"At the macroscopic level, we were probably missing where all the action was. Now that we know about inflammation, the targetís been redefined, so the interventionís been redefined."
That led him to believe the picture is more complex, and includes much smaller players with bigger impacts than was previously understood.
Those smaller players are the anti-inflammatory agents that in many cases give spices their flavor. Turmeric, chile and green tea, among many others, taken in small amounts but integrated daily into diets, work against inflammation in the body and help ward off sickness that would have to be treated by harsher methods if it were to take hold, he said.
The same is true of traditional medicines still used in developing societies. Wargovich returned from his travels with samples of bark, leaves and roots that healers use to treat inflammatory conditions, whether they are malaria-related fevers, menstrual cramps, headaches or arthritis.
"They would send the patients home with tea bags, essentially," he said. "The healer would include a combination of plants that he knew were anti-inflammatoryóplants only collected and ground during the dry season, because thatís when they have the highest concentration of the healing ingredients."
Bringing those samples back to the Health Science Center means he can access the brainpower and facilities throughout the campus to make the most of his research. Since coming to the Health Science Center from Charleston, S.C., in late 2012, he has embarked on new partnerships, following new questions down the path of discovery.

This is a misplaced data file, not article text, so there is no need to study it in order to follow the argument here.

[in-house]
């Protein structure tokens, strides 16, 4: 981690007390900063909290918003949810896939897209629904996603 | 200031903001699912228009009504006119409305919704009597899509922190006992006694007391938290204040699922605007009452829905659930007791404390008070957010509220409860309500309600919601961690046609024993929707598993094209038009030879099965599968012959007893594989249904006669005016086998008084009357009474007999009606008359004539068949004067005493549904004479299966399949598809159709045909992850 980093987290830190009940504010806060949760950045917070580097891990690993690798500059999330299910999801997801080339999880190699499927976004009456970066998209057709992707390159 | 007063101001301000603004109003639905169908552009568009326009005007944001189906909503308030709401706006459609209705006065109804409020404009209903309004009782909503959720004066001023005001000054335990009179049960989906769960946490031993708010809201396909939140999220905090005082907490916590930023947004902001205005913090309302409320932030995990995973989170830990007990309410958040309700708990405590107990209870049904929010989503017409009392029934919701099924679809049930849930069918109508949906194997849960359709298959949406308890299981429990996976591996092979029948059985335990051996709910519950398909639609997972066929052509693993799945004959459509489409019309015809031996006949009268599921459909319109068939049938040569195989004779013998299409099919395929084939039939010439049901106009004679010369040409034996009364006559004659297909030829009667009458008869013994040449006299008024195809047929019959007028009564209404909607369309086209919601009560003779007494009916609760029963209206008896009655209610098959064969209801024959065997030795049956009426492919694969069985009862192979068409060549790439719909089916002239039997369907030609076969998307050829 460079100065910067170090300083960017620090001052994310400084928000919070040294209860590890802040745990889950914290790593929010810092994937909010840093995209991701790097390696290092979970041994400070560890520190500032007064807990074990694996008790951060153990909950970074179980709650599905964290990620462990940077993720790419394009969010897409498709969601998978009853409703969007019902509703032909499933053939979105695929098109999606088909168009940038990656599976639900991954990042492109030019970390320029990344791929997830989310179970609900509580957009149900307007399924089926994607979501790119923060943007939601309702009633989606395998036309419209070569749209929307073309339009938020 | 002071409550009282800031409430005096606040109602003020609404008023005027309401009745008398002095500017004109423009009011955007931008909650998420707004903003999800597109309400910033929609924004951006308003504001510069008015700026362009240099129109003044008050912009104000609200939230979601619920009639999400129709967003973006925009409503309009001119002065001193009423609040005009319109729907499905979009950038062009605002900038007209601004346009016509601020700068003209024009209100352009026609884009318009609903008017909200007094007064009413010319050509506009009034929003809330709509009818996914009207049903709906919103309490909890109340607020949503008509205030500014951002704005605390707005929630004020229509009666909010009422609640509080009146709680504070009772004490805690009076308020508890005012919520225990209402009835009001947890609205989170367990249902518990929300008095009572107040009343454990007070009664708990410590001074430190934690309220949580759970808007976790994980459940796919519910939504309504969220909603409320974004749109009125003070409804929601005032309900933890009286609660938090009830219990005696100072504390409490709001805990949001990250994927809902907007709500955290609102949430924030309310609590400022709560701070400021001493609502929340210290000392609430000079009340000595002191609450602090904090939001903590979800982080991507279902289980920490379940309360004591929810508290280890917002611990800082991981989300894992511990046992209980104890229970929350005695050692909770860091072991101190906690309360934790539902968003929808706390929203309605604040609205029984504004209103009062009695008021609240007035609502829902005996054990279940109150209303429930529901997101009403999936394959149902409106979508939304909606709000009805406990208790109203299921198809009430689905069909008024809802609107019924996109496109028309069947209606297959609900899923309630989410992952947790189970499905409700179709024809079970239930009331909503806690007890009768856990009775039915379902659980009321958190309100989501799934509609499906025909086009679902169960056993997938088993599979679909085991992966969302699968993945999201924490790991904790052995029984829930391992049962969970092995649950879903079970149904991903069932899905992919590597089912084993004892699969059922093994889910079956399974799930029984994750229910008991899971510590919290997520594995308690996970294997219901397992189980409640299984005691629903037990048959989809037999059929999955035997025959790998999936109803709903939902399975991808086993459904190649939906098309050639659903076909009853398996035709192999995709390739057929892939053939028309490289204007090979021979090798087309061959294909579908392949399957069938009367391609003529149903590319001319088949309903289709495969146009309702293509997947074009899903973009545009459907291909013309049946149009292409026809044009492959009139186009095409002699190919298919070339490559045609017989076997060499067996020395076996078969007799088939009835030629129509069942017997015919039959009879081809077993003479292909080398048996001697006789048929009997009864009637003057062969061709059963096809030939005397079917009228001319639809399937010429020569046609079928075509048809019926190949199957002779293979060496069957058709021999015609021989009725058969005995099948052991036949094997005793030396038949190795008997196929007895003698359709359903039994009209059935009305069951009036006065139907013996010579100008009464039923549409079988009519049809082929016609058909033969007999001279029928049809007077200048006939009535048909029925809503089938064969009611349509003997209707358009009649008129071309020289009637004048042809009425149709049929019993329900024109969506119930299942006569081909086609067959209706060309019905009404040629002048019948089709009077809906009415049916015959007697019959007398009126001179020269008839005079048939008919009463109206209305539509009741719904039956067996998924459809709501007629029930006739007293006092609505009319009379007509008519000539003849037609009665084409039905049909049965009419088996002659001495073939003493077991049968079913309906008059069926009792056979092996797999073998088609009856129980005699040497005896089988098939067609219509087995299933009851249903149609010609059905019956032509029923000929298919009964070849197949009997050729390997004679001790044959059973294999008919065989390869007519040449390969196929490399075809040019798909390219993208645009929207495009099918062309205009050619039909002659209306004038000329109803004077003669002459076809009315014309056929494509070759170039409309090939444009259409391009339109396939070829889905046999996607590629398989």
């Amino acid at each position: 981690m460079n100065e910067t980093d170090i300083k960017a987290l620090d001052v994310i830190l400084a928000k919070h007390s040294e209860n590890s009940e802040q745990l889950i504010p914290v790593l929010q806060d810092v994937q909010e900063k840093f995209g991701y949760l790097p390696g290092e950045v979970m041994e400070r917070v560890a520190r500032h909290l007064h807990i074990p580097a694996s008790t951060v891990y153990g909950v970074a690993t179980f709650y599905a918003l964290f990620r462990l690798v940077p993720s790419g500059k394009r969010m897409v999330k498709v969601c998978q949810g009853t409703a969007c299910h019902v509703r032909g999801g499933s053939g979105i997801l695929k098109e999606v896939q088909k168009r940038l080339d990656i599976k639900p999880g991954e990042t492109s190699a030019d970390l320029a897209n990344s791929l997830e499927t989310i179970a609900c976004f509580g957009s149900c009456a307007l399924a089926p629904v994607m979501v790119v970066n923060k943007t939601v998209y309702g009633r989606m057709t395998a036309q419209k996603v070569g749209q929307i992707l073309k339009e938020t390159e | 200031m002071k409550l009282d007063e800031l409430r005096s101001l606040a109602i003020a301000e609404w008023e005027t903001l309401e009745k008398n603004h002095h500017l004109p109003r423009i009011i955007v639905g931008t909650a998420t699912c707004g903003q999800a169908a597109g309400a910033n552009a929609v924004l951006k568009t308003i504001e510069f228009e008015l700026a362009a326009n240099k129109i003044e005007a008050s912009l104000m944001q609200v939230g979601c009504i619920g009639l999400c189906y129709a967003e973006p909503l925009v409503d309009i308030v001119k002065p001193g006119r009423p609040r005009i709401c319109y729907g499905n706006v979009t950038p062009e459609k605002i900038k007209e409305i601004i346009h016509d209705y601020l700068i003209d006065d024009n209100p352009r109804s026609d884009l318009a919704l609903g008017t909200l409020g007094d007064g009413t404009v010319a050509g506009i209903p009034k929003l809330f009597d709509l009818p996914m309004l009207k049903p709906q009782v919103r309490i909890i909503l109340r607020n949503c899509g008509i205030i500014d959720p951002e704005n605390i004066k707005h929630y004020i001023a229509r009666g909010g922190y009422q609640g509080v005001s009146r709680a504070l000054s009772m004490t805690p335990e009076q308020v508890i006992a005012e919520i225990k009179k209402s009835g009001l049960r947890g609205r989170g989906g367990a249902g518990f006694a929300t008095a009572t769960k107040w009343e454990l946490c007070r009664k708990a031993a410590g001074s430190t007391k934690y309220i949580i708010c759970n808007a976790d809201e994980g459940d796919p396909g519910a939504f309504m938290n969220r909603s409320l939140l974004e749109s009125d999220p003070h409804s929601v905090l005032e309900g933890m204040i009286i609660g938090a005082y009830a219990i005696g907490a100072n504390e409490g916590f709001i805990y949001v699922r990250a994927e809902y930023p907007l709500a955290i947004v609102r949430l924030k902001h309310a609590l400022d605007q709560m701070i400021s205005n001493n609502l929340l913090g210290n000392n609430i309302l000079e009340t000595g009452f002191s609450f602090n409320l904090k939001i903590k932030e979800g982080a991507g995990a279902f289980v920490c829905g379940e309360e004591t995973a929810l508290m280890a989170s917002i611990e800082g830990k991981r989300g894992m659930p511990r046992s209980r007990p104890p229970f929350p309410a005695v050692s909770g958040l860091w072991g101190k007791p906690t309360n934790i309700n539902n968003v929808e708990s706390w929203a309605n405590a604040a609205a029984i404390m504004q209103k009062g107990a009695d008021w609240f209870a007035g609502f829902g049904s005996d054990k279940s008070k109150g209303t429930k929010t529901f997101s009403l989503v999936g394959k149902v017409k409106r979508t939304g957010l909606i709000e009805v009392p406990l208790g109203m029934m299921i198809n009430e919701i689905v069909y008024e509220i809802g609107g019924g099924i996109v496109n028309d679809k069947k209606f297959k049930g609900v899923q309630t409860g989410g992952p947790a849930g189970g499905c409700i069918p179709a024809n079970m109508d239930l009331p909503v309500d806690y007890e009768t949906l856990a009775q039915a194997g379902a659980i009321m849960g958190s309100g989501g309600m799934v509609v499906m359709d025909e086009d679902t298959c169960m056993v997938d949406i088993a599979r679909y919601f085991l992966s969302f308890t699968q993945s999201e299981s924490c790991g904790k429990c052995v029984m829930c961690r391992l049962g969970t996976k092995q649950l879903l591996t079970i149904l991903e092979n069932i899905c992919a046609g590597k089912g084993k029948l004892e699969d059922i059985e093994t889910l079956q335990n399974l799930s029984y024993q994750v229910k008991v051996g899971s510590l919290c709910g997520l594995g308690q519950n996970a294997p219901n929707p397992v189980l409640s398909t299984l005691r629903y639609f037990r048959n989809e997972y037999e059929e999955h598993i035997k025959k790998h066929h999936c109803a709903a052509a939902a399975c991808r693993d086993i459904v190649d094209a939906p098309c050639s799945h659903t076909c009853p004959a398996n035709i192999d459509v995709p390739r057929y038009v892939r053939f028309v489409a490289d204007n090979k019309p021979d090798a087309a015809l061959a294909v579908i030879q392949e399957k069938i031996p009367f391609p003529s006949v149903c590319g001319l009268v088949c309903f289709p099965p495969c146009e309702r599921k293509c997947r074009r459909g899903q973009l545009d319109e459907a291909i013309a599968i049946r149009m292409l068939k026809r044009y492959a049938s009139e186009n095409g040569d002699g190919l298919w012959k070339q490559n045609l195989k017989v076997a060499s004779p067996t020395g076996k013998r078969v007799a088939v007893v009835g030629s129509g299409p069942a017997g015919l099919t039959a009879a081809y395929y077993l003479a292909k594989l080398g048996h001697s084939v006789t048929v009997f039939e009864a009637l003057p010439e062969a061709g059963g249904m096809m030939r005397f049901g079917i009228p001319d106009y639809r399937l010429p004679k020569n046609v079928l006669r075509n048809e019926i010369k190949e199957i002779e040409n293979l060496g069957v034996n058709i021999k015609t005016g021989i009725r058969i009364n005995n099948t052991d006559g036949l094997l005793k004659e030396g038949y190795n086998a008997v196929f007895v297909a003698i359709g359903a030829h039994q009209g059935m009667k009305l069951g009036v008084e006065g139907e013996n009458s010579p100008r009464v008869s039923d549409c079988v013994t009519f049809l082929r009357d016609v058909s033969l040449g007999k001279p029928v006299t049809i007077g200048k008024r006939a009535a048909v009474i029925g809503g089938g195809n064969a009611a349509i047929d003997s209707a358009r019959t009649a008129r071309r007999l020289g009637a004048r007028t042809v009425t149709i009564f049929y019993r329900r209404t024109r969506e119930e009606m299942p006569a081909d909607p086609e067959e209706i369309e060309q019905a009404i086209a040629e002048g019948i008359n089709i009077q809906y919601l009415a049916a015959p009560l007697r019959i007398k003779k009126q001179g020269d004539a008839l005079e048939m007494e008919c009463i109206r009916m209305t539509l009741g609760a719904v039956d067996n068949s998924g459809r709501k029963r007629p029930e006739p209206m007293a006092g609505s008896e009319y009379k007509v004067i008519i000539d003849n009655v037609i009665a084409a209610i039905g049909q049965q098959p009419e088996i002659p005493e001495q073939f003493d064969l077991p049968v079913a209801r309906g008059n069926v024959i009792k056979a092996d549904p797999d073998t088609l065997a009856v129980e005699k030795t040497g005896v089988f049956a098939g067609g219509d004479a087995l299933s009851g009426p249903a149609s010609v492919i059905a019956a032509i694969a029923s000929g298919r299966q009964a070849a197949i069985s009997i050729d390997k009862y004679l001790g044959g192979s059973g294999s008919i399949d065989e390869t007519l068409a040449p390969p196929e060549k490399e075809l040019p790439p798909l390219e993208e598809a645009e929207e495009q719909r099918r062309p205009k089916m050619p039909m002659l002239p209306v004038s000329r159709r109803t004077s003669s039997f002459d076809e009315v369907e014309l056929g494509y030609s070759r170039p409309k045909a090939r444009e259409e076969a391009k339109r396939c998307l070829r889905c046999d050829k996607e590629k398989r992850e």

One line of questioning is taking him through the School of Dentistry. The neem tree is known as the "poor manís toothbrush" in India, Dr. Wargovich said, and heís working with Spencer W. Redding, D.D.S., M.Ed., chairman of the Health Science Centerís Department of Comprehensive Dentistry, and Cara Gonzales, D.D.S., Ph.D., an assistant professor in the Department of Comprehensive Dentistry, on the properties in neem that might prevent or potentially treat oral cancer.
Another experiment "that I think could be done very few other places" is in collaboration with CTRC Deputy Director Tim Huang, Ph.D., an expert in genomic and epigenetic research.
"We are looking at the green tea antioxidant EGCG using the Health Science Centerís high-throughput screening technology," Dr. Wargovich said. "We are looking at gene-on and gene-off status in over 14,000 genes, and seeing how the EGCG affects them."
When genes accumulate methyl groups, they cannot produce a protein. In the chronic inflammatory process, there is an enzyme that puts methyl groups onto genes and stops them from acting. EGCG knocks out that activity by eliminating the enzyme, which allows the genes to work.
"The genes do a lot of things," Dr. Wargovich said, "but one of those things is control inflammation. I like to use the analogy of putting brakes back on a car."
While everyone can incorporate foods with anti-inflammatory properties into their diets right now, Dr. Wargovich is excited about the new knowledge being developed and the possibilities for further inspiration that the current work brings.
"I think itís still a story thatís being written," Dr. Wargovich said. "Iíve been absolutely surprised to find the way the research has changed in terms of what we do in our laboratory. We were focused on the biology of colon cancer and that morphed into more of an inflammation laboratory. Itís very exciting to think about where we will go from here."